# James C. Clements: Week 5

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## Simple Chemostat Model of Nutrients and Population Growth Analysis

Scripts were created in MatLab for the Chemostat Malthus and Logistic models of Nutrients and Population growth and the parameters and initial conditions were varied.

For each model, the standard values for parameters and initial conditions were as follows:

- time, t: ranged from 0 to 10
- Michaelis Menton reaction constant, K: 1
- Reaction maximum velocity, Vmax: 5
- Population growth rate, r: 1
- Dilution rate, D: 1
- Feed concentration, u: 1
- Max population parameter, A : 10 (only used in logistic model)
- Initial nutrient concentration, n0: 1
- Initial yeast concentration, y0: 1

Parameters and initial conditions were varied one by one from 1 to 10 and the results were plotted below.

### Malthus Model

It was observed in each of the Malthus plots that at early time values, the concentrations undergo a sort of transient state; after this the rate of change for the concentrations becomes constant. The time at which this transition occurs is constant for some of the parameters and varies for others. The effect of altering each parameter is described below.

In each of the plots of the Malthus Model, the amount of yeast continues to grow as nutrients are depleted.

In this discussion, it is mentioned that derivatives are increased and decreased. Increased is defined as brought closer to infinity (either positive or negative) and decreased means brought closer to zero. The effect of increasing something like dy/dt makes its line have a steep slope where as decreasing it gives it a flatter slope.

- D: the rate of increase in the yeast concentration (dy/dt) increased as D was increased. Increasing D also decreased the rates of nutrient concentration loss (dn/dt) (in other words, it brought the rate closer to zero). D had a tremendous effect on the final yeast concentration.
- K: lower K values resulted in an increase of dy/dt brought dn/dt closer to 0. Decreasing K increased the final yeast concentration. Increasing K also increased the time to reach a steady state of the rate of concentration change.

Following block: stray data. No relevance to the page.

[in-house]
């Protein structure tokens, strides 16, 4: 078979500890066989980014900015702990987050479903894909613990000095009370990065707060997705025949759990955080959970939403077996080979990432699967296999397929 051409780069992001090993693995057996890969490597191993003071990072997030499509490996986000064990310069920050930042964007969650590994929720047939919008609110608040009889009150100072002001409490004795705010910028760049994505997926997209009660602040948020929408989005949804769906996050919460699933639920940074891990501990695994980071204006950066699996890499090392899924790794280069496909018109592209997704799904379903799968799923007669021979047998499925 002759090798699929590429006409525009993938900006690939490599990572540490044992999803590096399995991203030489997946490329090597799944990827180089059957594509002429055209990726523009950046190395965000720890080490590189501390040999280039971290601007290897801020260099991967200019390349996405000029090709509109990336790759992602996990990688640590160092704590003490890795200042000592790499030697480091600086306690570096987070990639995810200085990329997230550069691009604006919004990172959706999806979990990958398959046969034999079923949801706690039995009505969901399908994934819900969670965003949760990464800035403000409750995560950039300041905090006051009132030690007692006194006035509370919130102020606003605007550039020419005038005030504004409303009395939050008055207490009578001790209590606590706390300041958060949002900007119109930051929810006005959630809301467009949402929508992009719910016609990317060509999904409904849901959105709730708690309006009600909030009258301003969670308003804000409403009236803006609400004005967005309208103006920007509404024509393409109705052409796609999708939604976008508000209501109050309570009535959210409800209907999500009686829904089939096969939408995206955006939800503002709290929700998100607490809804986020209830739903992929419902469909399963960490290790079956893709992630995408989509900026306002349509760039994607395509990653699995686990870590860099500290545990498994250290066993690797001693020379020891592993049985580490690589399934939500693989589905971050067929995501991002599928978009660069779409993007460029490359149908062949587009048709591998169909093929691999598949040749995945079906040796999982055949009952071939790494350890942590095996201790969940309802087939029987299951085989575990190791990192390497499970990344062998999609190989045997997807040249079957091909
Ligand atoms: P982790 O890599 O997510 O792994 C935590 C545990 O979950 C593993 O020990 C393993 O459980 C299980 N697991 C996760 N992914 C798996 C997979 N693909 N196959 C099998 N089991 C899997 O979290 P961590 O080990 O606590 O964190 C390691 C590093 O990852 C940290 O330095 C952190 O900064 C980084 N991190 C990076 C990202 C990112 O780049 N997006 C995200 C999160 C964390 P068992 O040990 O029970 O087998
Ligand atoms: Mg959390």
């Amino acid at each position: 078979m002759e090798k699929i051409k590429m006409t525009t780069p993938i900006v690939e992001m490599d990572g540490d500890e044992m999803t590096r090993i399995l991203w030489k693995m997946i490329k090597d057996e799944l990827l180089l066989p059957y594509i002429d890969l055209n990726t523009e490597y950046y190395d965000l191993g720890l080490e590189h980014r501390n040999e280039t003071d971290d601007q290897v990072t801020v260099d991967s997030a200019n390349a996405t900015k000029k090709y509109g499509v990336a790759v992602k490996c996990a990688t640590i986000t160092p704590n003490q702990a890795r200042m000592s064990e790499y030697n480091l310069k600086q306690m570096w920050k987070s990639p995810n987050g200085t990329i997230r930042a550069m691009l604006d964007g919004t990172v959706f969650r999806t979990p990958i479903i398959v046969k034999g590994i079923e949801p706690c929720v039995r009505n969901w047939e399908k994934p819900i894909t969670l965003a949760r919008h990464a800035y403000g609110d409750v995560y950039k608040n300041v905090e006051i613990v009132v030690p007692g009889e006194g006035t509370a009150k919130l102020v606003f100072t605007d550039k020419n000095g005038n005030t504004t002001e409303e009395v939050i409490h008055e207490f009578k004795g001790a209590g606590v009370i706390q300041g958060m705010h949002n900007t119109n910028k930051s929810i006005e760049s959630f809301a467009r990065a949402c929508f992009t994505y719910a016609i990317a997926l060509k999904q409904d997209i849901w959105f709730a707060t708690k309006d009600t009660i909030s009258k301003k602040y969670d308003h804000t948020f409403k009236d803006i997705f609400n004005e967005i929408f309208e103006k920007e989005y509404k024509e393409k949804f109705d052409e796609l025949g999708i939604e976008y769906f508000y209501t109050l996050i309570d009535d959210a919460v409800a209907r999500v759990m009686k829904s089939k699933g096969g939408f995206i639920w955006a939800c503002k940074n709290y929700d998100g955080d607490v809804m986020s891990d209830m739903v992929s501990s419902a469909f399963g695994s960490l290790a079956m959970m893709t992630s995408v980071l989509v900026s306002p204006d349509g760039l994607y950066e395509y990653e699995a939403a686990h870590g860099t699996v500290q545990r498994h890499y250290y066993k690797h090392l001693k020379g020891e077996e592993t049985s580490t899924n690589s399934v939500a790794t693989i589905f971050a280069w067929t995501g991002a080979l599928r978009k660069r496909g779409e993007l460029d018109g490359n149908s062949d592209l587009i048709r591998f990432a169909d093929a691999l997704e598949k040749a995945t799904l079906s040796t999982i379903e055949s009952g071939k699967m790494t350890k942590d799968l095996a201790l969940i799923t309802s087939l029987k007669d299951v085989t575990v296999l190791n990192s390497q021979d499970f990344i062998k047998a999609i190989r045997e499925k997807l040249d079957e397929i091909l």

- R: Increasing R increased dy/dt and decreased dn/dt. It also had a strong effect on the final yeast concentrations. All of the nutrient concentration levels began to approach zero at around t = 0.5
- U: increases in U increased both dy/dt and dn/dt. Values for n initially increased and then approached 0 as it was consumed by the growing yeast population. U also had a strong effect on the final yeast concentrations. Small values of U caused the model to quickly reach steady state.
- Vmax: Increasing Vmax increased dy/dt and dn/dt. Increasing Vmax decreased the time it took to each steady state. An interesting observation from the plot of yeast concentration is that for Vmax values of 1-9 the plot of y is concave down but for Vmax = 10 the plot is concave up.
- n0: Increasing n0 increased dn/dt, and the early values dy/dt. At steady state however, dy/dt remained constant. Increasing n0 decreased the time it took to reach steady state.
- y0: Increasing y0 decreased the time to reach steady state. It had a negligible effect on the steady state values of dy/dt. Increasing y0 increased dn/dt.

#### Malthus Images

### Logistic Model

It was observed in each of the Logistic plots that at early time values, the concentrations undergo a sort of transient state; after this the rate of change for the concentrations becomes constant. The time at which this transition occurs is constant for some of the parameters and varies for others. The effect of altering each parameter is described below.

In each of the plots of the logistic model, the yeast population ceases to increase as its nutrient become limiting and it reaches its population limit.

In this discussion, it is mentioned that derivatives are increased and decreased. Increased is defined as brought closer to infinity (either positive or negative) and decreased means brought closer to zero. The effect of increasing something like dy/dt makes its line have a steep slope where as decreasing it gives it a flatter slope.

- D: The initial rates of change were constant for all values of D, the time required for transition to steady state was increased as D was increased. For D=1, the concentration of yeast increased to a maximum and then decreased to an asymptote. For other values of D, the plot continuously approached an asymptote. The value of this asymptote increased as D was increased. At steady state, dy/dt and dn/dt was zero.
- K: Varying K followed a similar pattern as varying D. One difference was that for plots of yeast concentration, dy/dt started out as positive, decreased past zero and then approached zero for steady state.
- R: Varying R did not effect the final concentrations. It did effect the transient phase in a similar way to how varying K did.
- U: the yeast concentrations from varying U followed a similar trend to varying D. The transient phase for the concentration of nutrient was greatly affected by altering U; for small values of U, n decreased to an asymptote, for large values of U, dn/dt started out as positive, decreased past zero and then approached zero for steady state.
- Vmax: Decreasing Vmax had a similar effect on the plots as increasing K.
- n0: varying n0 did not effect the final concentrations but increasing it increased the time it took to reach steady state. Increasing n0 also caused the yeast plot to reach a higher maximum and caused the nutrient plot to reach a lower minimum.
- y0: Varying y0 did not have an effect on the final concentrations, but it changed the transient phase in a similar manner to varying n0.
- A: Increasing A decreased the final amount of nutrient, increased the final amount of yeast, and decreased the amount of time it took to reach steady state.